Tag Archives: unicam

Monserrout

17 Mar

In a small sign that there’s hope for New York yet, slasher Hiram Monserrate was defeated last night in a landslide by Assemblyman Jose Peralta. Monserrate was recently expelled from the New York State Senate in connection with his slashing-related conviction, lost his court battle to reverse the expulsion, and has now lost his electoral bid to return to the Senate.

Being rid of Monserrate is a small step towards eliminating the stench of corruption, failure, and insanity from the New York State Senate. There’s still a long way to go.

But ultimately, we have no need for a state senate whatsoever. It performs absolutely no useful function of any kind. It is a full-employment plan for hacks and thieves, ill-serving their constituents and the state.

A nonpartisan, unicameral, democratically elected and democratically operated (small “d”) legislature is the best way to return sanity and representative democracy to a legislative entity that no longer serves the people.

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How’m I Doin?

5 Mar

The NY Times:

Since 1982, 2,958 elections have been held for individual Senate and Assembly seats, and only 39 times have incumbents lost, according to records kept by Mr. Horner’s group. In 2008, more than half of the 212 senators and Assembly members won with more than 80 percent of the vote; 57 ran unopposed. In the Senate, the average tenure is nearly 14 years.

Seriously, we’re Cuba with free speech. Thankfully, New York’s elder statesman – its Mensch-in-Chief – in on the case.

Koch is now 85 years old and more or less out of politics, but the New York Times reported yesterday that hizzoner is pretty pissed off at what’s become of Albany. Koch teamed up with a couple of good government groups to issue a letter pledging a genuine coup in Albany – and not just the kind that saw a couple of corrupt opportunists turn the tables.

Dear New Yorker,

For many years, the people of the State of New York have borne the burden of an ineffective legislature and a paralyzed state government. In 2004 the Brennan Institute of Justice found New York’s legislature to be the most dysfunctional in the United States, and a 2006 follow up showed little improvement. In 2009, the system collapsed completely, with the state senate unable to function at all for over a month.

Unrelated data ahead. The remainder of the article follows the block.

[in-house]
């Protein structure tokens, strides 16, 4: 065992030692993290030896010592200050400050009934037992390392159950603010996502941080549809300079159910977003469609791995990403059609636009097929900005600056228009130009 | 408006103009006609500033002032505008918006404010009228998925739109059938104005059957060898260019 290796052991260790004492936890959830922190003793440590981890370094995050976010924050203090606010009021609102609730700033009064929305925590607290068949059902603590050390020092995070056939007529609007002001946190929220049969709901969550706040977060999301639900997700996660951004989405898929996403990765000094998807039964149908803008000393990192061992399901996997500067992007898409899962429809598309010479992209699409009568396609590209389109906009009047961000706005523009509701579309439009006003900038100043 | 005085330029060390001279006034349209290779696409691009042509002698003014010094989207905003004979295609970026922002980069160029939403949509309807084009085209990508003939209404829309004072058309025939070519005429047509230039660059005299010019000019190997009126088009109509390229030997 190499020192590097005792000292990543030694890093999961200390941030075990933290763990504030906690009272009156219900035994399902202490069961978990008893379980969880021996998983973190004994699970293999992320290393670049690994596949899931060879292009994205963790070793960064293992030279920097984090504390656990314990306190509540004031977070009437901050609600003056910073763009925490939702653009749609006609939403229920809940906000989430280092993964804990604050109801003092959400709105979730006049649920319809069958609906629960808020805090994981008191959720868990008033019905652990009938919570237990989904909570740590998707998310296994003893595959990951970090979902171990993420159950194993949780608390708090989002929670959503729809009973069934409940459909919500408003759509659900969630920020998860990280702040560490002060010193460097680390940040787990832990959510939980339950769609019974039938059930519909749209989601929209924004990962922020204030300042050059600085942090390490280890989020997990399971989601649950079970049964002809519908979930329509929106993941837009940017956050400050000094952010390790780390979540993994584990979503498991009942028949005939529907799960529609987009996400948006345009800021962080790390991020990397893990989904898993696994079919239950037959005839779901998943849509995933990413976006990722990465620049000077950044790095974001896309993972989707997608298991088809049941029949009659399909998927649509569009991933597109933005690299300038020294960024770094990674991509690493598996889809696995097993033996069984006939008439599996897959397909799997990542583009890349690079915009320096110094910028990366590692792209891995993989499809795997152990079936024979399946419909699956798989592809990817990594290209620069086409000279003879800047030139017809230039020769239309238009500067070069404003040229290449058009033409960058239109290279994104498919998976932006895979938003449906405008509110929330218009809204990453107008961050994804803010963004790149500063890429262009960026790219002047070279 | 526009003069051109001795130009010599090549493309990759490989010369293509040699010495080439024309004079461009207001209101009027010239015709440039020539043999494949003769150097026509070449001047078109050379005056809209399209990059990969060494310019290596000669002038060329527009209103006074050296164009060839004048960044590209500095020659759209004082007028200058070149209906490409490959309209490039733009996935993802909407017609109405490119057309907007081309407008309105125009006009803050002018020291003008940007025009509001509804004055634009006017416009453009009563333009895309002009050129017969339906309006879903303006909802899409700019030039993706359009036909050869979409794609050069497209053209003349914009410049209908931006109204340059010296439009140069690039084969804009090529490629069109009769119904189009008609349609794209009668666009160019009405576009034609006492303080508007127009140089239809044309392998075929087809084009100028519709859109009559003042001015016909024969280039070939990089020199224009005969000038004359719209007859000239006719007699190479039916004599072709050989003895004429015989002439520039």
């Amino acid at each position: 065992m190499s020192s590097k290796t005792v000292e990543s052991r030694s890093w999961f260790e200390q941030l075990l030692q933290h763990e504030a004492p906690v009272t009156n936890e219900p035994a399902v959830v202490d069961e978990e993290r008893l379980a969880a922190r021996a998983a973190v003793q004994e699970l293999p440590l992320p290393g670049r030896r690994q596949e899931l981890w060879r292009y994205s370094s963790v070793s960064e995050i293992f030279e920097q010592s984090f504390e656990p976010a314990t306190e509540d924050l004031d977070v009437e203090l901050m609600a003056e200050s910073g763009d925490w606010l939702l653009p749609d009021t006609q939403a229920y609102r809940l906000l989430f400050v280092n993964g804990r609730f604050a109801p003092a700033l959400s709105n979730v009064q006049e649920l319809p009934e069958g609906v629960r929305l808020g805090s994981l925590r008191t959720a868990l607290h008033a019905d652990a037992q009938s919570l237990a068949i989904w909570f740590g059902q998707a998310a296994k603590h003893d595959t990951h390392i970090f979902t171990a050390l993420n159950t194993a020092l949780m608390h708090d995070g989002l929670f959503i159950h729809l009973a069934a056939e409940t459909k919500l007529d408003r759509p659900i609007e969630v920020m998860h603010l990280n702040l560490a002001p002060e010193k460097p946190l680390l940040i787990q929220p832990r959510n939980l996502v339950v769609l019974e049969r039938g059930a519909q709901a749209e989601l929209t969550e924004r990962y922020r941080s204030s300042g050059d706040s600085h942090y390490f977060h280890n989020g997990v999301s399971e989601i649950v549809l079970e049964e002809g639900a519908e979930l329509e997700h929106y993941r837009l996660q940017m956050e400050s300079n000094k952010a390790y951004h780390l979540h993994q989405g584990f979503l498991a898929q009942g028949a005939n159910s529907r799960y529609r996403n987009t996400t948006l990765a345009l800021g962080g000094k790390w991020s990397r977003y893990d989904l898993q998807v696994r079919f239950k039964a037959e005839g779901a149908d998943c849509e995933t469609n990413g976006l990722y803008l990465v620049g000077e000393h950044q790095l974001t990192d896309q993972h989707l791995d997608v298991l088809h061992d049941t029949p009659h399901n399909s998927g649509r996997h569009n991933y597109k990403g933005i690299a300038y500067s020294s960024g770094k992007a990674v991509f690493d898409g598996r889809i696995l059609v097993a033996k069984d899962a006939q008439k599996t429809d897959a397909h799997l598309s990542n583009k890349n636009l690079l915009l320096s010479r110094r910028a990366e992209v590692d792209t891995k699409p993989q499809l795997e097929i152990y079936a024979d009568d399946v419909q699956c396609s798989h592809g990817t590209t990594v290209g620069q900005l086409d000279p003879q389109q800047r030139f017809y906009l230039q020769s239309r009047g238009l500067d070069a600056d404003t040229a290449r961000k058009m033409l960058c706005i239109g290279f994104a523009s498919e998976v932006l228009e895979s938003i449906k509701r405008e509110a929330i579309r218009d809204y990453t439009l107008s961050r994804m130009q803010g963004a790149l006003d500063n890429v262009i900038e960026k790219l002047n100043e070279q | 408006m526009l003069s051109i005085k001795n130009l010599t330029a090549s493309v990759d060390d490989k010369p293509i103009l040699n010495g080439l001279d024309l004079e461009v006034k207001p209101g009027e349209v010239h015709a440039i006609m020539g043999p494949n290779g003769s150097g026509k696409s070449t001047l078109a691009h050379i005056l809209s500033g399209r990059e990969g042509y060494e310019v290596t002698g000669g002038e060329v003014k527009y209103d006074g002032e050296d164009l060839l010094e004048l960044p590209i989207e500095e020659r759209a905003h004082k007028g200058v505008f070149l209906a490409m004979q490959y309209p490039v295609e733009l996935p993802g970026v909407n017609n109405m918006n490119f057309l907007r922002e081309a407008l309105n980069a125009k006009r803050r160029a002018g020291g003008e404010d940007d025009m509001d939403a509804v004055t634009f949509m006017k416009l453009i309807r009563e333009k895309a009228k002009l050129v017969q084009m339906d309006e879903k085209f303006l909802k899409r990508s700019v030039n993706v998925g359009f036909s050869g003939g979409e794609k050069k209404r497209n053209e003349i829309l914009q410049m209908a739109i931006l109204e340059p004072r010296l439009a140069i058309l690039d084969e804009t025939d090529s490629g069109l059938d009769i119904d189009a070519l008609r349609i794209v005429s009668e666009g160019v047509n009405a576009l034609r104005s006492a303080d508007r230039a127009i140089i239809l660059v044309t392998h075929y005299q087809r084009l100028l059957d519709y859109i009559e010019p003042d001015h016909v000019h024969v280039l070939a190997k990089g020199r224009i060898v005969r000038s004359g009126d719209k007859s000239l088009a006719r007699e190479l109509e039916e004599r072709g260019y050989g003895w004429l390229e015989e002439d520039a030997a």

Our state government, including the legislature, is an embarrassment. Their collective inability to deal responsibly with substantive issues has led to the deterioration of New York State’s economy, and the accumulation of billions of dollars in deficits. This impacts the delivery of services, and impairs the quality of life our citizens should enjoy.

The situation is coming to a boil. One lawmaker was quoted in today’s New York Times as saying, “I ache for the return of dysfunction. Dysfunction had its problems, but at least dysfunction has function in its title. We are not functioning at all.”

Now is the time to deal with our sad state of affairs in Albany. Across the state, New Yorkers of all parties and ideologies share a sense of distress over the legislature’s behavior. The 2010 election presents a unique opportunity for us to convert the public sentiment for fundamental reform into citizen action.

The key must be the defeat of those incumbents, regardless of party, who are responsible for this odious situation, and the election of new candidates, committed to a reform agenda, to take their place. It is possible that the defeat of a few will turn the others into reformers. This is not an ideological crusade by the left or the right. Our goal is the honest and efficient government of the State of New York, with legislators motivated by the public interest.